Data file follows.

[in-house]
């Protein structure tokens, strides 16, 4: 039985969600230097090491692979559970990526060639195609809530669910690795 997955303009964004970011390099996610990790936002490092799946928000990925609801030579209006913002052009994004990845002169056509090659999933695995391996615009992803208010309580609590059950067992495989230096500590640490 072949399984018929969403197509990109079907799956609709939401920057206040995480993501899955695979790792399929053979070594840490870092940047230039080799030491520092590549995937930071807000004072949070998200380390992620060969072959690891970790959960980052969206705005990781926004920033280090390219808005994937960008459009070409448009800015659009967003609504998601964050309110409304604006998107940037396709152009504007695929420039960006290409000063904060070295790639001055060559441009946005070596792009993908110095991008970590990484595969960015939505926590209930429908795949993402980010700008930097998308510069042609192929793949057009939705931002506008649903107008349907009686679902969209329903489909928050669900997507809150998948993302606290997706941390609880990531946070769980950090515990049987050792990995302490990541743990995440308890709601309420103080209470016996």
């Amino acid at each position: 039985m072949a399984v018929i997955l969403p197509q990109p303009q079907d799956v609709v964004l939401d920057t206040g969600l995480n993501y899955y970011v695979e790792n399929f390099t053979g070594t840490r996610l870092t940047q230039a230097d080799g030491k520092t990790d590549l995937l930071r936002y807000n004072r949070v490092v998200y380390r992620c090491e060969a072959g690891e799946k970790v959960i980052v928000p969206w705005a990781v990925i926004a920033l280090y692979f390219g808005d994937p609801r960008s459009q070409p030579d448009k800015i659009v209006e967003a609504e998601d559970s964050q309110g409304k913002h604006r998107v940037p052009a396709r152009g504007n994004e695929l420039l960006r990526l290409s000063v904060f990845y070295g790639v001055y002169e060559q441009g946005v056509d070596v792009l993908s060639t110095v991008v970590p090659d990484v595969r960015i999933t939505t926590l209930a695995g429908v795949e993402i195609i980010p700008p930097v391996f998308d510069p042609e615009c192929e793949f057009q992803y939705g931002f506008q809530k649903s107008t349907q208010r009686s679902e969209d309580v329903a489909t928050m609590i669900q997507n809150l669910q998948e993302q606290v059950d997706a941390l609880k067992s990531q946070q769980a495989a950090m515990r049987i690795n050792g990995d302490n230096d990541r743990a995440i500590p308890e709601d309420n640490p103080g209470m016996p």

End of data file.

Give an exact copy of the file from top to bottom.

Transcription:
[in-house]
């Protein structure tokens, strides 16, 4: 039985969600230097090491692979559970990526060639195609809530669910690795 997955303009964004970011390099996610990790936002490092799946928000990925609801030579209006913002052009994004990845002169056509090659999933695995391996615009992803208010309580609590059950067992495989230096500590640490 072949399984018929969403197509990109079907799956609709939401920057206040995480993501899955695979790792399929053979070594840490870092940047230039080799030491520092590549995937930071807000004072949070998200380390992620060969072959690891970790959960980052969206705005990781926004920033280090390219808005994937960008459009070409448009800015659009967003609504998601964050309110409304604006998107940037396709152009504007695929420039960006290409000063904060070295790639001055060559441009946005070596792009993908110095991008970590990484595969960015939505926590209930429908795949993402980010700008930097998308510069042609192929793949057009939705931002506008649903107008349907009686679902969209329903489909928050669900997507809150998948993302606290997706941390609880990531946070769980950090515990049987050792990995302490990541743990995440308890709601309420103080209470016996």
């Amino acid at each position: 039985m072949a399984v018929i997955l969403p197509q990109p303009q079907d799956v609709v964004l939401d920057t206040g969600l995480n993501y899955y970011v695979e790792n399929f390099t053979g070594t840490r996610l870092t940047q230039a230097d080799g030491k520092t990790d590549l995937l930071r936002y807000n004072r949070v490092v998200y380390r992620c090491e060969a072959g690891e799946k970790v959960i980052v928000p969206w705005a990781v990925i926004a920033l280090y692979f390219g808005d994937p609801r960008s459009q070409p030579d448009k800015i659009v209006e967003a609504e998601d559970s964050q309110g409304k913002h604006r998107v940037p052009a396709r152009g504007n994004e695929l420039l960006r990526l290409s000063v904060f990845y070295g790639v001055y002169e060559q441009g946005v056509d070596v792009l993908s060639t110095v991008v970590p090659d990484v595969r960015i999933t939505t926590l209930a695995g429908v795949e993402i195609i980010p700008p930097v391996f998308d510069p042609e615009c192929e793949f057009q992803y939705g931002f506008q809530k649903s107008t349907q208010r009686s679902e969209d309580v329903a489909t928050m609590i669900q997507n809150l669910q998948e993302q606290v059950d997706a941390l609880k067992s990531q946070q769980a495989a950090m515990r049987i690795n050792g990995d302490n230096d990541r743990a995440i500590p308890e709601d309420n640490p103080g209470m016996p």